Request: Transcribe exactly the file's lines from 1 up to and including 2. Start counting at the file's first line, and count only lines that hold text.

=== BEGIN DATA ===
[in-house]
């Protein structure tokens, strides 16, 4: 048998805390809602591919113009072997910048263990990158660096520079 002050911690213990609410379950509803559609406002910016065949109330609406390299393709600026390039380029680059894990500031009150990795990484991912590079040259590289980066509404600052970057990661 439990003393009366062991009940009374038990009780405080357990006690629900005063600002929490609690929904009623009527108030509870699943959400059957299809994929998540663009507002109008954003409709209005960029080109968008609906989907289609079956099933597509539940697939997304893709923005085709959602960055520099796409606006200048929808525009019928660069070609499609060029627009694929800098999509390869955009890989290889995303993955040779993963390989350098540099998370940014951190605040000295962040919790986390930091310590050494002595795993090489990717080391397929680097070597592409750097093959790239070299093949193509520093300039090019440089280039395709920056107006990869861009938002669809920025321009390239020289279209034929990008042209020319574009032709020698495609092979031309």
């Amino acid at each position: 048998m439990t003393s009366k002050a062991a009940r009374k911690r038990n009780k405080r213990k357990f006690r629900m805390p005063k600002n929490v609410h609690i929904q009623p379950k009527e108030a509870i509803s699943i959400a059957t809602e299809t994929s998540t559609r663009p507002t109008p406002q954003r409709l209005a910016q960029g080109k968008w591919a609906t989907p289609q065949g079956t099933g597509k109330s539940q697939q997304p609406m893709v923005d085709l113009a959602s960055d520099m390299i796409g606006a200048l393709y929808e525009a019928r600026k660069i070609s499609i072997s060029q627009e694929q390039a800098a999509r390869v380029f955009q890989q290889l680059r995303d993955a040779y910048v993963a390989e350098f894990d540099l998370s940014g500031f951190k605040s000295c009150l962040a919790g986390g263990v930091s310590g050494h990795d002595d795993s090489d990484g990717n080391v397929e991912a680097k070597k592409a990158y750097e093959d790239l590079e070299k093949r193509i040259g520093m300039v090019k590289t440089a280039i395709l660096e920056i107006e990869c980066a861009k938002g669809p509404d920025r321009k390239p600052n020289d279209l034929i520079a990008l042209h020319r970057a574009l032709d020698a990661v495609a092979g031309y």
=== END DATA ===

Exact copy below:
[in-house]
């Protein structure tokens, strides 16, 4: 048998805390809602591919113009072997910048263990990158660096520079 002050911690213990609410379950509803559609406002910016065949109330609406390299393709600026390039380029680059894990500031009150990795990484991912590079040259590289980066509404600052970057990661 439990003393009366062991009940009374038990009780405080357990006690629900005063600002929490609690929904009623009527108030509870699943959400059957299809994929998540663009507002109008954003409709209005960029080109968008609906989907289609079956099933597509539940697939997304893709923005085709959602960055520099796409606006200048929808525009019928660069070609499609060029627009694929800098999509390869955009890989290889995303993955040779993963390989350098540099998370940014951190605040000295962040919790986390930091310590050494002595795993090489990717080391397929680097070597592409750097093959790239070299093949193509520093300039090019440089280039395709920056107006990869861009938002669809920025321009390239020289279209034929990008042209020319574009032709020698495609092979031309």